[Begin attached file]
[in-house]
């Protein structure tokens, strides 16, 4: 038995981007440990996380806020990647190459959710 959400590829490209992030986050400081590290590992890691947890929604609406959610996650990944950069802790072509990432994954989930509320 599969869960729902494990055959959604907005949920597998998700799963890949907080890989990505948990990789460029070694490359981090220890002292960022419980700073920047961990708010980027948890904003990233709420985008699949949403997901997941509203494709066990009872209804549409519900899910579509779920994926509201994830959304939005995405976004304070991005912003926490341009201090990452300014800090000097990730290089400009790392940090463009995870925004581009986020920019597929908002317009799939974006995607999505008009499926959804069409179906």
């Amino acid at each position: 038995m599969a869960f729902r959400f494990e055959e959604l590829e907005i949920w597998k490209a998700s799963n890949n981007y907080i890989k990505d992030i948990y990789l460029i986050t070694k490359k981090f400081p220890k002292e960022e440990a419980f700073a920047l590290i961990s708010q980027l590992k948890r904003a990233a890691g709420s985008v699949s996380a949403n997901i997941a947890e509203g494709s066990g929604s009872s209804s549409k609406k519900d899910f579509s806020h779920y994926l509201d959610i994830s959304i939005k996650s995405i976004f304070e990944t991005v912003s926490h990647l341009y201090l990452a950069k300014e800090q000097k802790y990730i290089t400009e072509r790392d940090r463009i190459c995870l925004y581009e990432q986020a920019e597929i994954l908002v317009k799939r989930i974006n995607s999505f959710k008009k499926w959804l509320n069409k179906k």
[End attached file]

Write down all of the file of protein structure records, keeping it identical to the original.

[in-house]
């Protein structure tokens, strides 16, 4: 038995981007440990996380806020990647190459959710 959400590829490209992030986050400081590290590992890691947890929604609406959610996650990944950069802790072509990432994954989930509320 599969869960729902494990055959959604907005949920597998998700799963890949907080890989990505948990990789460029070694490359981090220890002292960022419980700073920047961990708010980027948890904003990233709420985008699949949403997901997941509203494709066990009872209804549409519900899910579509779920994926509201994830959304939005995405976004304070991005912003926490341009201090990452300014800090000097990730290089400009790392940090463009995870925004581009986020920019597929908002317009799939974006995607999505008009499926959804069409179906």
């Amino acid at each position: 038995m599969a869960f729902r959400f494990e055959e959604l590829e907005i949920w597998k490209a998700s799963n890949n981007y907080i890989k990505d992030i948990y990789l460029i986050t070694k490359k981090f400081p220890k002292e960022e440990a419980f700073a920047l590290i961990s708010q980027l590992k948890r904003a990233a890691g709420s985008v699949s996380a949403n997901i997941a947890e509203g494709s066990g929604s009872s209804s549409k609406k519900d899910f579509s806020h779920y994926l509201d959610i994830s959304i939005k996650s995405i976004f304070e990944t991005v912003s926490h990647l341009y201090l990452a950069k300014e800090q000097k802790y990730i290089t400009e072509r790392d940090r463009i190459c995870l925004y581009e990432q986020a920019e597929i994954l908002v317009k799939r989930i974006n995607s999505f959710k008009k499926w959804l509320n069409k179906k």